Competency Based Interviews, and Framework Design and Implementation

Using Competency frameworks and to select 'best-suited' people

One of the most important decision organisational leaders make concerns getting the right people/talent who are competent to do the Jon on board.  We would like to think that it is not as advanced as rocket science; however, it is not too far from this. 

We have helped hundreds of clients to make the best decisions about their people.  As psychologists and scientists, we make use of a range of psychometric tests, and we design bespoke assessments to ensure the approach we take to assist our clients in finding best-suited people is valid and reliable.  

Competencies are the integrated knowledge, skills, judgment, and attributes that people need to perform a specific job effectively. We help our clients to define a set of competencies for each role in the business, which helps them to communicate to their people which behaviors the organization values and needs to achieve its objectives. The question is: how do you define these sets of skills, behaviors, and attitudes that employees need in order to perform their roles effectively? How do you know they’re qualified enough for the job? In other words, how do you know what to measure? 

In our quest to define and evaluate competencies, we have helped several clients to develop a competency framework. 



Competency-Based Interviews (CBI's)

Competency-based interviews have been around since the 1980's. The central idea behind these structured interviews is that they predict that past behaviour can predict future performance.

CBI's are structured in such a way to test one or more specific skills. Our psychologists/scientist are qualified and experienced in designing questions that are used to assess whether an individual is competent for the role or not.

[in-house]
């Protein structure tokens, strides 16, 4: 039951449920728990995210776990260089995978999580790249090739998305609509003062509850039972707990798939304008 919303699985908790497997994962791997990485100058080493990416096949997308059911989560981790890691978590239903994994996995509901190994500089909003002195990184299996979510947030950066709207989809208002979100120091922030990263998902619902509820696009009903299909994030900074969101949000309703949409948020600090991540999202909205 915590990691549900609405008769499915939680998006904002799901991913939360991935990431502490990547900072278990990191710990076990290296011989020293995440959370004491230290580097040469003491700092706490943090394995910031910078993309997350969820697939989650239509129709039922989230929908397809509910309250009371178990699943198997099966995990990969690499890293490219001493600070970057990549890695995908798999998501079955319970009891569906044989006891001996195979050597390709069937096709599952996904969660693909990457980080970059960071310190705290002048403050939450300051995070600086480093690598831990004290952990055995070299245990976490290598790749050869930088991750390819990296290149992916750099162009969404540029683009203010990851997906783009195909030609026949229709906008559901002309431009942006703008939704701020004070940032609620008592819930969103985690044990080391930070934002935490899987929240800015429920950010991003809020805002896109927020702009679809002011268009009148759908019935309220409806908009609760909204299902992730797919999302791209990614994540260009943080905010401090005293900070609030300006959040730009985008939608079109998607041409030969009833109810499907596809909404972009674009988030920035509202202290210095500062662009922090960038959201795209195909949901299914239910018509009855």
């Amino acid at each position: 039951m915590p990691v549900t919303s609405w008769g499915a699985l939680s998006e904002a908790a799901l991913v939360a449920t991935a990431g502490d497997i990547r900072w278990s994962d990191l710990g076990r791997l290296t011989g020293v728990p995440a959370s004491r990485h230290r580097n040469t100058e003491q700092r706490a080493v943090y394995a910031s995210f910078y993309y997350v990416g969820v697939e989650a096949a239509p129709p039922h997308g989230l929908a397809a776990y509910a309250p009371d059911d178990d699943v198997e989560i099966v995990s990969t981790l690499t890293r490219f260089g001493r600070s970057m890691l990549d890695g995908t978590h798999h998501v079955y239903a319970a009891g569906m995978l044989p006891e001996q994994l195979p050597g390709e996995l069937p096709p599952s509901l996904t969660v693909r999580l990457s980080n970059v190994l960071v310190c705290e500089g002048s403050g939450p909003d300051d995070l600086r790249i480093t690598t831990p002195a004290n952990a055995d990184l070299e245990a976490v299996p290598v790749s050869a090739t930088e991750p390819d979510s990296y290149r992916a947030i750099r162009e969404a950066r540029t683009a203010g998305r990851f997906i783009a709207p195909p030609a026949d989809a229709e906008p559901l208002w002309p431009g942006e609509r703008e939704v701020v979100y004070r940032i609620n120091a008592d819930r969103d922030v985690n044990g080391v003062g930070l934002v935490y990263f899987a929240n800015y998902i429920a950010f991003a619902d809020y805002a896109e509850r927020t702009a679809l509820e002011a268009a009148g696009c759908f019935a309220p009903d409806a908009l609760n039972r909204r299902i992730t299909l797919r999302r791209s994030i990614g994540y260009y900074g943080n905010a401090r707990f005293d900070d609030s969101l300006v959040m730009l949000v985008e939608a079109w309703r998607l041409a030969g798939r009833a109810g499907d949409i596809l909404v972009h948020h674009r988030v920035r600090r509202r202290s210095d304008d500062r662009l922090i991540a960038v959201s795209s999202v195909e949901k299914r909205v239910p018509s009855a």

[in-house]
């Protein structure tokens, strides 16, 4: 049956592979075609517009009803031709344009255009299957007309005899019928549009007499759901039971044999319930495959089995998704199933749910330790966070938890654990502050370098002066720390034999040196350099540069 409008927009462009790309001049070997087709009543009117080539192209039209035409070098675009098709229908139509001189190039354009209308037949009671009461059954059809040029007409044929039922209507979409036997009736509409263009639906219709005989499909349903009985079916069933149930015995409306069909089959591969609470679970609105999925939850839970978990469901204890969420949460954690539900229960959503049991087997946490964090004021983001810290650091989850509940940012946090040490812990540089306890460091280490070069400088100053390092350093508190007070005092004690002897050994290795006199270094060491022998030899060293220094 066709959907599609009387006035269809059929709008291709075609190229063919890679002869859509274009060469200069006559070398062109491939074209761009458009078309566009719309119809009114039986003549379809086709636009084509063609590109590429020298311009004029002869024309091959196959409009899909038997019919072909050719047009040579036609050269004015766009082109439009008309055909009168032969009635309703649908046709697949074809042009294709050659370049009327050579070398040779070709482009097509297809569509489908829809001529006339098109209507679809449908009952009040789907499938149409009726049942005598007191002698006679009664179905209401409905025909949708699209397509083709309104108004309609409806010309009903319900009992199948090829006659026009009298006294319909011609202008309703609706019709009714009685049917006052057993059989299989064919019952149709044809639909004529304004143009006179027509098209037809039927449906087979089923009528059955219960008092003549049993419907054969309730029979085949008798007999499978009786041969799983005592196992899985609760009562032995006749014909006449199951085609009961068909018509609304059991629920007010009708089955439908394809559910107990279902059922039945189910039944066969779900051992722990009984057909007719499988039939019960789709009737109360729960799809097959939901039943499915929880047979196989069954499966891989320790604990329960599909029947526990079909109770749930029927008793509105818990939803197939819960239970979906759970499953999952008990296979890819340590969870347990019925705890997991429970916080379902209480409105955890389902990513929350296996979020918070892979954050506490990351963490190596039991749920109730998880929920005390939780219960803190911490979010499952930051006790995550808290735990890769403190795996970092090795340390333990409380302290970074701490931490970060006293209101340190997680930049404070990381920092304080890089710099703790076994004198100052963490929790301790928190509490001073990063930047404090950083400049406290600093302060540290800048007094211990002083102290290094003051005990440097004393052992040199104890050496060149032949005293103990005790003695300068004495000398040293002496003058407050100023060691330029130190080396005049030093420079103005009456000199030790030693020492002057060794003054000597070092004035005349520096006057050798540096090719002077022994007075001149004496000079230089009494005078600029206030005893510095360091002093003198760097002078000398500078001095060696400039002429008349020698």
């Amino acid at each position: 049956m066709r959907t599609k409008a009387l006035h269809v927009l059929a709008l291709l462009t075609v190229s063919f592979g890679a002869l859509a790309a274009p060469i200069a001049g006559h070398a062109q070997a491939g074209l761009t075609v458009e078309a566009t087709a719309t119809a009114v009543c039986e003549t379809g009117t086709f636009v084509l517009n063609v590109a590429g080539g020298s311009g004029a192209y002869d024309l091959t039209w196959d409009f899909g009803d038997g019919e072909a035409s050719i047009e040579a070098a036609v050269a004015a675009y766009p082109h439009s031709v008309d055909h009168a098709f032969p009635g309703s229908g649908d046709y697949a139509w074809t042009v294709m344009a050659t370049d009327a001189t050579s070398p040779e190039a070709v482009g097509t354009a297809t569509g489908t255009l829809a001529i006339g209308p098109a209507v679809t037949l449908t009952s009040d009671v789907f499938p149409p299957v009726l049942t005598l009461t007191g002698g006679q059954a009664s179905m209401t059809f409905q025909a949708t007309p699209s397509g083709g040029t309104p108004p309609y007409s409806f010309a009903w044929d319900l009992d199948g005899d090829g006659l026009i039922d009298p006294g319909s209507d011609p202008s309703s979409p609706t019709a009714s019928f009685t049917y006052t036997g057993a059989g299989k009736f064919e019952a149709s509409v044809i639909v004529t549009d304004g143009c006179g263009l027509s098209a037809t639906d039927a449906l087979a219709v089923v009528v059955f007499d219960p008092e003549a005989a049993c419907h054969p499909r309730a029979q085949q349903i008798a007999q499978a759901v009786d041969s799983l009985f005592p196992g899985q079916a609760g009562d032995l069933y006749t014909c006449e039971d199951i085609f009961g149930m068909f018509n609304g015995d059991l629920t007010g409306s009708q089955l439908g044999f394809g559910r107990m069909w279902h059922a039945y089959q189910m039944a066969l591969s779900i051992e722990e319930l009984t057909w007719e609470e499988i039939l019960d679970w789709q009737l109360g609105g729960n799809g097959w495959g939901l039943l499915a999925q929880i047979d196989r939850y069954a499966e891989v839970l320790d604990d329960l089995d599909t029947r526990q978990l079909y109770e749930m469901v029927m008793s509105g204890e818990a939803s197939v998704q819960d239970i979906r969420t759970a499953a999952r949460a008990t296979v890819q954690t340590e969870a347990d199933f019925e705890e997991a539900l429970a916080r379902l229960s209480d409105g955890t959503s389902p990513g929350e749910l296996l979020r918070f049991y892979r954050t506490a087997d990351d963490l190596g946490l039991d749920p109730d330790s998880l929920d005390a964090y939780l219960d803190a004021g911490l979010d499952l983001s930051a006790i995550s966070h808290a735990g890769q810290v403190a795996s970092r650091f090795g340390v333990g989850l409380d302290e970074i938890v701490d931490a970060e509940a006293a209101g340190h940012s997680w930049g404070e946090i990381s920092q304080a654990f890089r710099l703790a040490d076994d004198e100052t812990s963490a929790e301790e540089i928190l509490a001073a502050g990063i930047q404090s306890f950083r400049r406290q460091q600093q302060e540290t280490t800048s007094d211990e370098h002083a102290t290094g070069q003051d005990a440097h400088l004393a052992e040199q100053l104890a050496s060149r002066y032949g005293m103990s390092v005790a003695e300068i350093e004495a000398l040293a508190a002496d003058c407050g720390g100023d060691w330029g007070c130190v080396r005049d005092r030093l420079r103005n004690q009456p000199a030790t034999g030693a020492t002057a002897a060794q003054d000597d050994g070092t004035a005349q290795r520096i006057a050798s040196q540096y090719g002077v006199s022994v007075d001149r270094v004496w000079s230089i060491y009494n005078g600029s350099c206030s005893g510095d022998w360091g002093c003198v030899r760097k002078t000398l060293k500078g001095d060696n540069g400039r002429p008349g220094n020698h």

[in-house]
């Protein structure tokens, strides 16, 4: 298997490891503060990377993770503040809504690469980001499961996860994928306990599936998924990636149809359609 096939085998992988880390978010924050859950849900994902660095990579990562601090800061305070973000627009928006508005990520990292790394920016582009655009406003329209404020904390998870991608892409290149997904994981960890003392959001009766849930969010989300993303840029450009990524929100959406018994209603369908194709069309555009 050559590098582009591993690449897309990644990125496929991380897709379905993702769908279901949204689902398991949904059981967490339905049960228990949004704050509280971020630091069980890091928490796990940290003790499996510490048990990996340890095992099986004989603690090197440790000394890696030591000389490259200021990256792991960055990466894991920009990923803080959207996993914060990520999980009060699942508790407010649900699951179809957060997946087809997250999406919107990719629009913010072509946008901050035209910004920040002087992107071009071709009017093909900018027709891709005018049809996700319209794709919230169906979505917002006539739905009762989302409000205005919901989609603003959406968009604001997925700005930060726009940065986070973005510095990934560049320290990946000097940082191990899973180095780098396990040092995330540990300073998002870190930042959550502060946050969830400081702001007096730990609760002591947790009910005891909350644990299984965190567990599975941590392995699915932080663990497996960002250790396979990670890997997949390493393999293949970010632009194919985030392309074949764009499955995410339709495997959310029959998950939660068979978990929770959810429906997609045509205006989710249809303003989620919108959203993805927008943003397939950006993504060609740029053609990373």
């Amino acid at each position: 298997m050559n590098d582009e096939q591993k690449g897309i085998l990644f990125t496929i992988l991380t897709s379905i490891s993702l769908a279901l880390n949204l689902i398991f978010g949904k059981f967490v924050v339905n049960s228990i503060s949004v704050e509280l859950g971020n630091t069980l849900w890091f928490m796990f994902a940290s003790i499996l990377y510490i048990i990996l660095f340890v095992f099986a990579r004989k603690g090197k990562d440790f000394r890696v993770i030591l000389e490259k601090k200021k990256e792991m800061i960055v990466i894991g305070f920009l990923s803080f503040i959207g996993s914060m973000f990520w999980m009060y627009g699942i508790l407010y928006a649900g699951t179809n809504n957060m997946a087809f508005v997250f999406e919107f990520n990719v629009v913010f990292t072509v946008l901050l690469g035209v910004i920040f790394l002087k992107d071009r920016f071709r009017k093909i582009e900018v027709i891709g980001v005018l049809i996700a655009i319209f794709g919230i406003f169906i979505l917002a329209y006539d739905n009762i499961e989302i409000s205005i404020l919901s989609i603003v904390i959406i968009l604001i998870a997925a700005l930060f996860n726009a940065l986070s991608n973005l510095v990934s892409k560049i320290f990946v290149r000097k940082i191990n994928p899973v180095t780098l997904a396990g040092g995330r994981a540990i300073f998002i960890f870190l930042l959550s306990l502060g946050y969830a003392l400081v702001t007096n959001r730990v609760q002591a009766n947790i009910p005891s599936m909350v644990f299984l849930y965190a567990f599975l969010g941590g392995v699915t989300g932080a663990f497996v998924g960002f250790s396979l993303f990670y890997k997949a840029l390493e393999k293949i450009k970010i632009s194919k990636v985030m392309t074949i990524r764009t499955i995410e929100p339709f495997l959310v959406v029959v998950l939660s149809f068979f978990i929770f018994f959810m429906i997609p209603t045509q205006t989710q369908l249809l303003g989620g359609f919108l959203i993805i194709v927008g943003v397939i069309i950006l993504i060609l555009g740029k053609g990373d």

Answers are matched against pre-decided criteria and decisions made to ascertain role-fit. For example, if you are keen to understand whether an individual has a what we will refer to as a ‘strategic mindset’, we may begin by asking the individual to provide an example of a situation when they have used their knowledge of business and the marketplace to bring about improvements in the organisation to ensure goal achievement?

Making reasonable adjustments

While CBI's are useful for assessing individual skills and potential, we are aware that they if they are not administered correctly, they may cause harm to those who have a disability.  In saying this, not everybody who has a disability will need help when taking these tests.  The Occupational Psychology Practice International is committed to helping our clients to recruit under-represented groups, irrespective of disability to ensure that thier selection methods are fair.

According to the Equality Act 2010, individuals who have a physical or mental impairment which has a substantial negative effect on their ability, are considered disabled. In these cases, reasonable adjustments should be considered when using psychological tests to assess them in recruitment processes. Adjustments will be offered offered on a a case-by-case basis - it is a legal duty.  In view of this, candidates/potential test takers, should inform recruiters or BPS Test Users of any known disabilities in need it. We discuss issues like this at The Psychometrics Cafe'

Here are some additional resources to consider:

  • Boyd, J. E., Zeiss, A., Reddy, S., & Skinner, S. (2016). Accomplishments of 77 VA mental health professionals with a lived experience of mental illness. American Journal of Orthopsychiatry, 86(6).
  • Burns, M. (2020). Ford Program Focuses on Hiring People with Autism.
  • BPS Code of Good Practice for Psychological testing:
  • BPS guidelines related to disability and testing:


















Get in touch...

We design competency-based interviews for our public and private sector clients. For more information contact our team on [email protected]